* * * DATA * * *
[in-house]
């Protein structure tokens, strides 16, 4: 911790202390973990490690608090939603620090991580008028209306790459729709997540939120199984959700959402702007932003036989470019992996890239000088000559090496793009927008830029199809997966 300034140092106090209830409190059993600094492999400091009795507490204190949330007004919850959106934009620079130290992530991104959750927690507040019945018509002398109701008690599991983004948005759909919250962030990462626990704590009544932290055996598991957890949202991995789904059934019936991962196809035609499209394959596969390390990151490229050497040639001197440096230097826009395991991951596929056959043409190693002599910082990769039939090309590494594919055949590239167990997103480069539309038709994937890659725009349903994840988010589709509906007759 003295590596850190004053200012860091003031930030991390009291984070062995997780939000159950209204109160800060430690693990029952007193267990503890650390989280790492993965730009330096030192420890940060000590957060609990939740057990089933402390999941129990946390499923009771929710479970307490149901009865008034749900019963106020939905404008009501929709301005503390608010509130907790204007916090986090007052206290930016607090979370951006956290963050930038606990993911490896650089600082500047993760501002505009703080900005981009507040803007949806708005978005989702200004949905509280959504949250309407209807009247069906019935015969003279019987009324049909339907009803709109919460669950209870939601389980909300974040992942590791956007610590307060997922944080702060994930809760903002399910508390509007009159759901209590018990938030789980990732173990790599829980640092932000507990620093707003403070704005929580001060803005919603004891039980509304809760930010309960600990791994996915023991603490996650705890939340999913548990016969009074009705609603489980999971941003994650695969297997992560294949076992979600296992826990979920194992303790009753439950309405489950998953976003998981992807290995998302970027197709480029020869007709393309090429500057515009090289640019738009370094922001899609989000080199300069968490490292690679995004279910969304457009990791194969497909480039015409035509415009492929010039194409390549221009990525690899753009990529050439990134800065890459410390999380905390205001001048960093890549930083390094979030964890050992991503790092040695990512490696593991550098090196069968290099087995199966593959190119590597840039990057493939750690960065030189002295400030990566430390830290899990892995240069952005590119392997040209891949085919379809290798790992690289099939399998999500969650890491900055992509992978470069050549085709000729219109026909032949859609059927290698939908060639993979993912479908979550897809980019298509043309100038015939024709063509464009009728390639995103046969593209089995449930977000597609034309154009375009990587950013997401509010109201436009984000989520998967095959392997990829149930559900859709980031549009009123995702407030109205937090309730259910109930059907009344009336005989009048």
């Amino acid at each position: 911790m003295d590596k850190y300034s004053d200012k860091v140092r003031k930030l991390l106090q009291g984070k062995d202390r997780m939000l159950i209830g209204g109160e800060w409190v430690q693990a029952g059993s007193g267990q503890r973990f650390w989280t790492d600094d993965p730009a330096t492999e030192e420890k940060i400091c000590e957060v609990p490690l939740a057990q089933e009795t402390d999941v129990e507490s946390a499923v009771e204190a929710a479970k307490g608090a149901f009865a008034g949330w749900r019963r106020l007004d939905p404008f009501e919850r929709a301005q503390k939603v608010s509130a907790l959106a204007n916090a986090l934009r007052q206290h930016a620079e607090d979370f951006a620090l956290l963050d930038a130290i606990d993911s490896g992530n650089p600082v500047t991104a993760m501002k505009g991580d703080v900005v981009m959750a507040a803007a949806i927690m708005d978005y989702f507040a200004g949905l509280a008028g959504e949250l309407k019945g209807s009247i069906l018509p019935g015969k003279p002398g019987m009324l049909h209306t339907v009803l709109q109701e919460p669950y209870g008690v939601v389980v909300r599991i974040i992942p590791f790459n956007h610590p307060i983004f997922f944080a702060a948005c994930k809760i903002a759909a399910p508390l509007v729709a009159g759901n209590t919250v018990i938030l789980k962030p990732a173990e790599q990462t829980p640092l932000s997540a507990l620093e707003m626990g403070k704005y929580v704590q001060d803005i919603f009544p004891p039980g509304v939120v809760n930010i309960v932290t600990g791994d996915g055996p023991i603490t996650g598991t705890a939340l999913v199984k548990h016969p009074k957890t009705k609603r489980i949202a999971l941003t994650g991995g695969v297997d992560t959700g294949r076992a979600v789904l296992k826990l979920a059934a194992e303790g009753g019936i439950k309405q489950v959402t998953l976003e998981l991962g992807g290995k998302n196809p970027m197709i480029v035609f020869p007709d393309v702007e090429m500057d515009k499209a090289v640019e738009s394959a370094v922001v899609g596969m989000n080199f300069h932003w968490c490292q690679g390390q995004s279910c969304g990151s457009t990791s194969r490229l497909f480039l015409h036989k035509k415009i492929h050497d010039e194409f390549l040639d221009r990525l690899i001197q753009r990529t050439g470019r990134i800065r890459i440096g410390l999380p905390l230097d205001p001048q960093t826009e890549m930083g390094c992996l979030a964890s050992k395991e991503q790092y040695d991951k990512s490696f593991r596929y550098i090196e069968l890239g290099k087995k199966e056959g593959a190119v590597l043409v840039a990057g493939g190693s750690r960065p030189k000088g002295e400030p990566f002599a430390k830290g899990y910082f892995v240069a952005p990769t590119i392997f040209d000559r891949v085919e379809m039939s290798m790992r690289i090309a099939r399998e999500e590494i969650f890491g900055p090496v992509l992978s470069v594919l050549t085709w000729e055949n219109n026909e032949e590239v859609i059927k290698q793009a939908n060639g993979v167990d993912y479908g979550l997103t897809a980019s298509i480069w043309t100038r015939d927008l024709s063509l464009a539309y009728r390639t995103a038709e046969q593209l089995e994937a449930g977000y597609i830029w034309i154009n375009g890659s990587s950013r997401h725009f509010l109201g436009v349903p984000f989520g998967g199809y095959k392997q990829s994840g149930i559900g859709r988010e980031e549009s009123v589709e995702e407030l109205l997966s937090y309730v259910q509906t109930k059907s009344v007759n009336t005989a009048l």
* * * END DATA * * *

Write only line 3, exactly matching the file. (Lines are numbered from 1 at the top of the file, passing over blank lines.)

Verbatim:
């Amino acid at each position: 911790m003295d590596k850190y300034s004053d200012k860091v140092r003031k930030l991390l106090q009291g984070k062995d202390r997780m939000l159950i209830g209204g109160e800060w409190v430690q693990a029952g059993s007193g267990q503890r973990f650390w989280t790492d600094d993965p730009a330096t492999e030192e420890k940060i400091c000590e957060v609990p490690l939740a057990q089933e009795t402390d999941v129990e507490s946390a499923v009771e204190a929710a479970k307490g608090a149901f009865a008034g949330w749900r019963r106020l007004d939905p404008f009501e919850r929709a301005q503390k939603v608010s509130a907790l959106a204007n916090a986090l934009r007052q206290h930016a620079e607090d979370f951006a620090l956290l963050d930038a130290i606990d993911s490896g992530n650089p600082v500047t991104a993760m501002k505009g991580d703080v900005v981009m959750a507040a803007a949806i927690m708005d978005y989702f507040a200004g949905l509280a008028g959504e949250l309407k019945g209807s009247i069906l018509p019935g015969k003279p002398g019987m009324l049909h209306t339907v009803l709109q109701e919460p669950y209870g008690v939601v389980v909300r599991i974040i992942p590791f790459n956007h610590p307060i983004f997922f944080a702060a948005c994930k809760i903002a759909a399910p508390l509007v729709a009159g759901n209590t919250v018990i938030l789980k962030p990732a173990e790599q990462t829980p640092l932000s997540a507990l620093e707003m626990g403070k704005y929580v704590q001060d803005i919603f009544p004891p039980g509304v939120v809760n930010i309960v932290t600990g791994d996915g055996p023991i603490t996650g598991t705890a939340l999913v199984k548990h016969p009074k957890t009705k609603r489980i949202a999971l941003t994650g991995g695969v297997d992560t959700g294949r076992a979600v789904l296992k826990l979920a059934a194992e303790g009753g019936i439950k309405q489950v959402t998953l976003e998981l991962g992807g290995k998302n196809p970027m197709i480029v035609f020869p007709d393309v702007e090429m500057d515009k499209a090289v640019e738009s394959a370094v922001v899609g596969m989000n080199f300069h932003w968490c490292q690679g390390q995004s279910c969304g990151s457009t990791s194969r490229l497909f480039l015409h036989k035509k415009i492929h050497d010039e194409f390549l040639d221009r990525l690899i001197q753009r990529t050439g470019r990134i800065r890459i440096g410390l999380p905390l230097d205001p001048q960093t826009e890549m930083g390094c992996l979030a964890s050992k395991e991503q790092y040695d991951k990512s490696f593991r596929y550098i090196e069968l890239g290099k087995k199966e056959g593959a190119v590597l043409v840039a990057g493939g190693s750690r960065p030189k000088g002295e400030p990566f002599a430390k830290g899990y910082f892995v240069a952005p990769t590119i392997f040209d000559r891949v085919e379809m039939s290798m790992r690289i090309a099939r399998e999500e590494i969650f890491g900055p090496v992509l992978s470069v594919l050549t085709w000729e055949n219109n026909e032949e590239v859609i059927k290698q793009a939908n060639g993979v167990d993912y479908g979550l997103t897809a980019s298509i480069w043309t100038r015939d927008l024709s063509l464009a539309y009728r390639t995103a038709e046969q593209l089995e994937a449930g977000y597609i830029w034309i154009n375009g890659s990587s950013r997401h725009f509010l109201g436009v349903p984000f989520g998967g199809y095959k392997q990829s994840g149930i559900g859709r988010e980031e549009s009123v589709e995702e407030l109205l997966s937090y309730v259910q509906t109930k059907s009344v007759n009336t005989a009048l």